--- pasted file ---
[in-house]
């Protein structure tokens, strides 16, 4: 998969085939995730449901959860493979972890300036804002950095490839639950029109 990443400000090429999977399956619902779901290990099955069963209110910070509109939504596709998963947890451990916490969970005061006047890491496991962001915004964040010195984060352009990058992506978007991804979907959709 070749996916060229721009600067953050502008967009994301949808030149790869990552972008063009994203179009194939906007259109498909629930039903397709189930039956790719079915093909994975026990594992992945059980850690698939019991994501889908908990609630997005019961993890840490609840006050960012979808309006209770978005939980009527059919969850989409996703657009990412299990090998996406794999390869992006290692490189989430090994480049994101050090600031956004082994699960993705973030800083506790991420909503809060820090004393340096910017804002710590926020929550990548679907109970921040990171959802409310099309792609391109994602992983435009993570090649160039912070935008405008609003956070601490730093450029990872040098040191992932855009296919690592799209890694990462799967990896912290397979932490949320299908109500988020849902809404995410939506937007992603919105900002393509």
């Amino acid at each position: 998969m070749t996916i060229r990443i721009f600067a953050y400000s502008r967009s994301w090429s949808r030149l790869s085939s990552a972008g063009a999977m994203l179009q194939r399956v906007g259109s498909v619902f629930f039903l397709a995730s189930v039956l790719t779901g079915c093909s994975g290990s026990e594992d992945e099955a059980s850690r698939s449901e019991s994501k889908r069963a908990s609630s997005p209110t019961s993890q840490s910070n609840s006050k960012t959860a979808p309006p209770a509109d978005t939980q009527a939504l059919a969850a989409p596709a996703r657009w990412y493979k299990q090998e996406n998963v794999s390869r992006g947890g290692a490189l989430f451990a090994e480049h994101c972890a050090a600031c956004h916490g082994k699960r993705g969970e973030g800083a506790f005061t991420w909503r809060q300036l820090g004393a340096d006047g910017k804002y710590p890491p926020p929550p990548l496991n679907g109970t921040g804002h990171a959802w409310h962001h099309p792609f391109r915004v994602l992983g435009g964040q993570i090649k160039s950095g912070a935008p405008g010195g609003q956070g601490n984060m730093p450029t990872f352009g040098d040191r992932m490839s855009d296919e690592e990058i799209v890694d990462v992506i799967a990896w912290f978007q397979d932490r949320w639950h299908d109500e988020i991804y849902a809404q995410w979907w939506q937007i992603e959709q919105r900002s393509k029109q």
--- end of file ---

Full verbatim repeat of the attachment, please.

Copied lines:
[in-house]
């Protein structure tokens, strides 16, 4: 998969085939995730449901959860493979972890300036804002950095490839639950029109 990443400000090429999977399956619902779901290990099955069963209110910070509109939504596709998963947890451990916490969970005061006047890491496991962001915004964040010195984060352009990058992506978007991804979907959709 070749996916060229721009600067953050502008967009994301949808030149790869990552972008063009994203179009194939906007259109498909629930039903397709189930039956790719079915093909994975026990594992992945059980850690698939019991994501889908908990609630997005019961993890840490609840006050960012979808309006209770978005939980009527059919969850989409996703657009990412299990090998996406794999390869992006290692490189989430090994480049994101050090600031956004082994699960993705973030800083506790991420909503809060820090004393340096910017804002710590926020929550990548679907109970921040990171959802409310099309792609391109994602992983435009993570090649160039912070935008405008609003956070601490730093450029990872040098040191992932855009296919690592799209890694990462799967990896912290397979932490949320299908109500988020849902809404995410939506937007992603919105900002393509």
């Amino acid at each position: 998969m070749t996916i060229r990443i721009f600067a953050y400000s502008r967009s994301w090429s949808r030149l790869s085939s990552a972008g063009a999977m994203l179009q194939r399956v906007g259109s498909v619902f629930f039903l397709a995730s189930v039956l790719t779901g079915c093909s994975g290990s026990e594992d992945e099955a059980s850690r698939s449901e019991s994501k889908r069963a908990s609630s997005p209110t019961s993890q840490s910070n609840s006050k960012t959860a979808p309006p209770a509109d978005t939980q009527a939504l059919a969850a989409p596709a996703r657009w990412y493979k299990q090998e996406n998963v794999s390869r992006g947890g290692a490189l989430f451990a090994e480049h994101c972890a050090a600031c956004h916490g082994k699960r993705g969970e973030g800083a506790f005061t991420w909503r809060q300036l820090g004393a340096d006047g910017k804002y710590p890491p926020p929550p990548l496991n679907g109970t921040g804002h990171a959802w409310h962001h099309p792609f391109r915004v994602l992983g435009g964040q993570i090649k160039s950095g912070a935008p405008g010195g609003q956070g601490n984060m730093p450029t990872f352009g040098d040191r992932m490839s855009d296919e690592e990058i799209v890694d990462v992506i799967a990896w912290f978007q397979d932490r949320w639950h299908d109500e988020i991804y849902a809404q995410w979907w939506q937007i992603e959709q919105r900002s393509k029109q």